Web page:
That, in retrospect, was very unkind of me, and also risky, since I have to admit to a somewhat haphazard attendance at church myself. But I calculated that since the Rector’s attendance in church is also haphazard, I might get away with my insolence. And so it transpired. Before he could open his mouth to respond, I told him the full story of Patty’s entrapment by Joseph Rice, and of her miserable life in the boudoir while he lived in some comfort as a pimp. The Rector is not very familiar with the details of a whore’s life, and I daresay that he found my narrative more than a little enlightening.

By the time I had finished, Master Devonald was sunk deeply into his chair, with an expression of resignation on his face. Poor fellow, I thought, he is kind enough, and does his best, but he should really have been an attorney’s clerk or a shopkeeper rather than a man of the cloth. I almost started to feel sorry for him, but then I remembered that I had a job to do, and that one should always kick a man when he is down.

“I am not very practiced in matters theological, Rector, but did not our Good Lord have more than a passing acquaintance with a lady called Mary Magdalene?” He nodded weakly, for he could see where this was leading. “And did he not demonstrate, in his dealings with her, that those who are fallen can be saved, and that those who are penitent and who change their ways may enter the Kingdom of Heaven? Am I free of sin? Are you, Master Devonald, ordained as a priest, free of sin? But we poor sinners take comfort from the promise of redemption. Did Christ not also say that all of us, no matter what our station in life, obtain grace through forgiveness, and that we must seek to follow his will? My dear Rector, do you have the good grace to forgive this poor girl, and to extend the hand of friendship towards her?”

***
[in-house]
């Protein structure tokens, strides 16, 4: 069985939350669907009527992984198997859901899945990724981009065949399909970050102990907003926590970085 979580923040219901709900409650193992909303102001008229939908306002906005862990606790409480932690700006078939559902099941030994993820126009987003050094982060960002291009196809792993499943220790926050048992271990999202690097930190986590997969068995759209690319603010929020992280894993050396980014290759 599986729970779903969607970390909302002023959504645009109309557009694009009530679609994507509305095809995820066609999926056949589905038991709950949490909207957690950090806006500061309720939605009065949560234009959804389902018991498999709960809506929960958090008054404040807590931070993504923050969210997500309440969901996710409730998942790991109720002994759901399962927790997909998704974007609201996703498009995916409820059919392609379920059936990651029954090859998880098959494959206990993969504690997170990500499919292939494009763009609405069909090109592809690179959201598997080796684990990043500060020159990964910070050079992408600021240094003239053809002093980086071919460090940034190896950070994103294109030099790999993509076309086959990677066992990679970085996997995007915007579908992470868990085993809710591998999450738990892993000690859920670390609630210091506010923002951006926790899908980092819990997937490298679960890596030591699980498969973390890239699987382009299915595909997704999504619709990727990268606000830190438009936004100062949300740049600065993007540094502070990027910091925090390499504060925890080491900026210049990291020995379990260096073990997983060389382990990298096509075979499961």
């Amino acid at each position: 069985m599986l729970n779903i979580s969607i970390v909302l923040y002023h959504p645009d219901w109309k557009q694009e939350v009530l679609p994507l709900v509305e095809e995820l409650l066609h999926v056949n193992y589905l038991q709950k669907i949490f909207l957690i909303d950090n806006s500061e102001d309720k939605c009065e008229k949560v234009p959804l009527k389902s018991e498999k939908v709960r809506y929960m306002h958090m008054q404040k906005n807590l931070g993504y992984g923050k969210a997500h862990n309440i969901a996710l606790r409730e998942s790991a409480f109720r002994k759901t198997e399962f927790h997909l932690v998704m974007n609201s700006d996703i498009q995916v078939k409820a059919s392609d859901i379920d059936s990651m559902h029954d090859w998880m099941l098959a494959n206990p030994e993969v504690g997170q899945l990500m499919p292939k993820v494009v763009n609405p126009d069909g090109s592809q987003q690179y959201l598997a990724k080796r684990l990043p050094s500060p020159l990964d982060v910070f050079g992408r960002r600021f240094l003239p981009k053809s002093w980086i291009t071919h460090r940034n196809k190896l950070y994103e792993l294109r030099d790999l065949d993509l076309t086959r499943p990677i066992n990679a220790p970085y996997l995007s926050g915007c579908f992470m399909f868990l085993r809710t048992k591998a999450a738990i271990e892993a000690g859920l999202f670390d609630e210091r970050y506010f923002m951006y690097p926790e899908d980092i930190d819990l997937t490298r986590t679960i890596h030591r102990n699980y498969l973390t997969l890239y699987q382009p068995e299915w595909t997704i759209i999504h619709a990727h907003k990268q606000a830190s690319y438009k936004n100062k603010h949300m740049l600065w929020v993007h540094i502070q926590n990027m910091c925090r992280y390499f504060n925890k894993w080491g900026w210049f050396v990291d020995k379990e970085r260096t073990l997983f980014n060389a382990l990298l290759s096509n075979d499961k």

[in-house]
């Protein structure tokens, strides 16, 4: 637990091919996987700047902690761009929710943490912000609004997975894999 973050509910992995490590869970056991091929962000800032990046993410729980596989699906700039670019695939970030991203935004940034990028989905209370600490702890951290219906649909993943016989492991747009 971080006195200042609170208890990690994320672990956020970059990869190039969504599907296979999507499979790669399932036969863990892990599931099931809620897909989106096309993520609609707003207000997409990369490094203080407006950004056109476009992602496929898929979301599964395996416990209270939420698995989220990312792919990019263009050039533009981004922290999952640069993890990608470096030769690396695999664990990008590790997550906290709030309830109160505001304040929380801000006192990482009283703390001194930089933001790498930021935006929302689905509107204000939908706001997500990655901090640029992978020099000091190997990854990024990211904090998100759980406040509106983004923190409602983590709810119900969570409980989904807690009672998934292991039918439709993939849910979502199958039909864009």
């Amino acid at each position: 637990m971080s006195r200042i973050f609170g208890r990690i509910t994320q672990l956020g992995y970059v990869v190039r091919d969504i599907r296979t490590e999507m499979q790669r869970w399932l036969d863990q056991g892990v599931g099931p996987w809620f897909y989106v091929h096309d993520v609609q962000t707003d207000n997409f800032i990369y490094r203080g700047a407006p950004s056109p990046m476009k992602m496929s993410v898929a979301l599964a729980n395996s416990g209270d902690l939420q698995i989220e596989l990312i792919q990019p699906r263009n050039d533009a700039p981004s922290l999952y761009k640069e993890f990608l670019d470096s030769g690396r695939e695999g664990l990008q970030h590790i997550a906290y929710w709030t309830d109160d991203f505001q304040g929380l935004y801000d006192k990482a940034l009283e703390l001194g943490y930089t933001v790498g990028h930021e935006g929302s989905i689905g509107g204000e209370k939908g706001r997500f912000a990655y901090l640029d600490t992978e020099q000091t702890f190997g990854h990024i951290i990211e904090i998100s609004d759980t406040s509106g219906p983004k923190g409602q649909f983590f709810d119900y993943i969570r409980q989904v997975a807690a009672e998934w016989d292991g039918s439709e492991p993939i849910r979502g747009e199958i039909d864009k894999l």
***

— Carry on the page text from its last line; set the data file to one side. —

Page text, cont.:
I daresay that this piece of sermonizing on my part was all very garbled, but it had the effect of keeping him quiet. Before he had had a chance of working out a theological riposte, and while he was still down, I thought I might as well kick him again.

“On more practical matters, Rector, how many allocated pews do you have in St Mary’s Church?”

He looked at first surprised and then suspicious. He knew that this was going to lead somewhere, but he could not work out the direction of travel or the steepness of the slope. “About fifteen, I believe,” he said.